Julia looks hard at the frame below. We were looking again for brood or young larvae of any age or queen cells. It makes no biological sense for the hive to have split without leaving resources for those left behind to make a queen.
We did find some queen cups on the bottoms of two different frames. However, these had not been capped and had no larvae in them.
The bees are building lovely white new wax on our foundationless frames.
Julia added a frame of brood and eggs from one of her home hives to give these girls a chance to make a queen and survive as a hive.
We then moved to my hive and I opened it to find pretty much the same thing.
Brood had emerged, showing where the football pattern had been but no new brood or eggs were to be found.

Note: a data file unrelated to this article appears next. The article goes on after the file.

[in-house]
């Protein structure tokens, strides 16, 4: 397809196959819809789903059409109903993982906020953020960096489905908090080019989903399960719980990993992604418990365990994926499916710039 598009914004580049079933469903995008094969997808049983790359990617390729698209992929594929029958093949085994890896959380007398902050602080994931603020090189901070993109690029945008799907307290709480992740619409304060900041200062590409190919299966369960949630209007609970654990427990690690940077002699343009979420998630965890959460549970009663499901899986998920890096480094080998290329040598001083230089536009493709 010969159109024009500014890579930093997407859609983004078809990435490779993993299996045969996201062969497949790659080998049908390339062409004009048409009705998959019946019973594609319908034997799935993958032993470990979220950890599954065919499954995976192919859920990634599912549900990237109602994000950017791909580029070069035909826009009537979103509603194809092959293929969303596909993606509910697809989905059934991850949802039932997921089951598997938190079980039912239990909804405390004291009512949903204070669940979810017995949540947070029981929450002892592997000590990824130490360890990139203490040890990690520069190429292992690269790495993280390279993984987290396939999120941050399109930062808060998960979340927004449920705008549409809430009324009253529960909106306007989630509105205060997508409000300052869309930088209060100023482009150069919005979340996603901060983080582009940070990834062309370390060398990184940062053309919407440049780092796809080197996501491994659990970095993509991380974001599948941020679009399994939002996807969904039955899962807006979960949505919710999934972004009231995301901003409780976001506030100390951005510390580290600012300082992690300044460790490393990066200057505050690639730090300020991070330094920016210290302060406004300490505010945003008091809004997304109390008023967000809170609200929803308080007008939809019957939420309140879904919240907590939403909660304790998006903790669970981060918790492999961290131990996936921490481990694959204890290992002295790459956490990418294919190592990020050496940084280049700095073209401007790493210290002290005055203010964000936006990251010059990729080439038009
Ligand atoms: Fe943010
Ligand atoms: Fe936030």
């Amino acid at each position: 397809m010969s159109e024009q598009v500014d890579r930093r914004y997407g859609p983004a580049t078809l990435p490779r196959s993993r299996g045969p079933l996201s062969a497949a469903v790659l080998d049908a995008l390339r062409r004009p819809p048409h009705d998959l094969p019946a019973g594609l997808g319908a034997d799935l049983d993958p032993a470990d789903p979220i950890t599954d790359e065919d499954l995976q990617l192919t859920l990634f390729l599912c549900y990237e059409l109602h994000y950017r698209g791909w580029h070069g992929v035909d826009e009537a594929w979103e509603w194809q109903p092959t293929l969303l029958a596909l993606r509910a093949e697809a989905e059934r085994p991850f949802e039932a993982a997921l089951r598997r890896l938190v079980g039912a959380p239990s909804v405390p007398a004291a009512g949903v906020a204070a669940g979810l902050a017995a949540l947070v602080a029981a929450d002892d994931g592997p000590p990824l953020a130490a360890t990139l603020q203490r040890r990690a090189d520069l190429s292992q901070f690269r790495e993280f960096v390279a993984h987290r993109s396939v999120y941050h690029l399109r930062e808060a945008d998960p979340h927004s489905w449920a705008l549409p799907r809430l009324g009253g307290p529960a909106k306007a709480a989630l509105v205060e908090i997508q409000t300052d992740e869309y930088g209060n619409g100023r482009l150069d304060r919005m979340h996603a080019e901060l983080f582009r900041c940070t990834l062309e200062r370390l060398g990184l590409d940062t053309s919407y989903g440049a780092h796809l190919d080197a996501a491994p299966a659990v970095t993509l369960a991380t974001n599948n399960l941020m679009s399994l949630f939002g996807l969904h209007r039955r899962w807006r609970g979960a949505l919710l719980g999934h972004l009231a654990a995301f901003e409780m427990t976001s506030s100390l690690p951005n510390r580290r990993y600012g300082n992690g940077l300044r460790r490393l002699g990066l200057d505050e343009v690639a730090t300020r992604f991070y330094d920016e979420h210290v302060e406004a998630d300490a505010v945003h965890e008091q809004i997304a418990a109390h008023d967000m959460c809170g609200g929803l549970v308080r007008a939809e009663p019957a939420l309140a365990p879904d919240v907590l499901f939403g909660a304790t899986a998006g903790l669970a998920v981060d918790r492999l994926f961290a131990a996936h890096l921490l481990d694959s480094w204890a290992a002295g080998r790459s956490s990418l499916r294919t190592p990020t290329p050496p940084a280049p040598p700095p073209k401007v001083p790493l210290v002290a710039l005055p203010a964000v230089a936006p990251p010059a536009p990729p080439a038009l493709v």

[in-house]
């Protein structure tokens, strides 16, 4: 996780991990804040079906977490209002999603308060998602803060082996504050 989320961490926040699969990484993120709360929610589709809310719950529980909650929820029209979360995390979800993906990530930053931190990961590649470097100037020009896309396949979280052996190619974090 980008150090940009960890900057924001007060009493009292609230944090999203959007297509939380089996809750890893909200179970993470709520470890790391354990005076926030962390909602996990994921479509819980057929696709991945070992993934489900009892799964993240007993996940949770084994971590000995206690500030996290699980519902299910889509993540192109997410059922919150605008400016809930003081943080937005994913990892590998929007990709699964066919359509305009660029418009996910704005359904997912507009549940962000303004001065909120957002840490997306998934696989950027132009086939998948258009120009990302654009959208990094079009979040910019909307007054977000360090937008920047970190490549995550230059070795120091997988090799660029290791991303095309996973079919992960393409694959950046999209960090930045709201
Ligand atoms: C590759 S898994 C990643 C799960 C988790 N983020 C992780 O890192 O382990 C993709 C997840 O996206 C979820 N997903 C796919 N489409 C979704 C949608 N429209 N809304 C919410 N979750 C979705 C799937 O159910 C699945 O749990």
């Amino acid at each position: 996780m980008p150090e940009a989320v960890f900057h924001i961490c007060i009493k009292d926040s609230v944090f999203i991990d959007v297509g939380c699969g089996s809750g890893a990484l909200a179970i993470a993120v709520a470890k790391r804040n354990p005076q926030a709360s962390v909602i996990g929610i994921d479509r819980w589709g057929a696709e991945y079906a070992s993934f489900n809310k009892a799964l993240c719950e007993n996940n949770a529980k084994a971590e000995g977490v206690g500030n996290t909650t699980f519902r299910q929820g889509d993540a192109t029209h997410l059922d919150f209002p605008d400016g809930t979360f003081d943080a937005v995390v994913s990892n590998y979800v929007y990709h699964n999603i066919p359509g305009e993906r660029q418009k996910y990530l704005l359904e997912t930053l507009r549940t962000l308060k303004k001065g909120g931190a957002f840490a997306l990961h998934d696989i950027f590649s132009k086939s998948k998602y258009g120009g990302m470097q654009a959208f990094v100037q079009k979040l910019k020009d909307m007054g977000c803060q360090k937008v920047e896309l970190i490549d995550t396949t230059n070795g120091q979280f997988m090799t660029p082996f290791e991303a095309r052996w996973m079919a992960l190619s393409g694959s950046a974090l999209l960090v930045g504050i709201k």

I only had a small medium frame of brood and eggs at home, so I put it into the deep box and crossed my fingers.
Now we'll leave these hives alone for about three weeks to let them make a queen cell and get the queen out and about. We'll check the top box to add supers, but will not go in unless there's an extremely good reason. This allows the bees to make a new queen, get her hatched and mated before we come knocking again.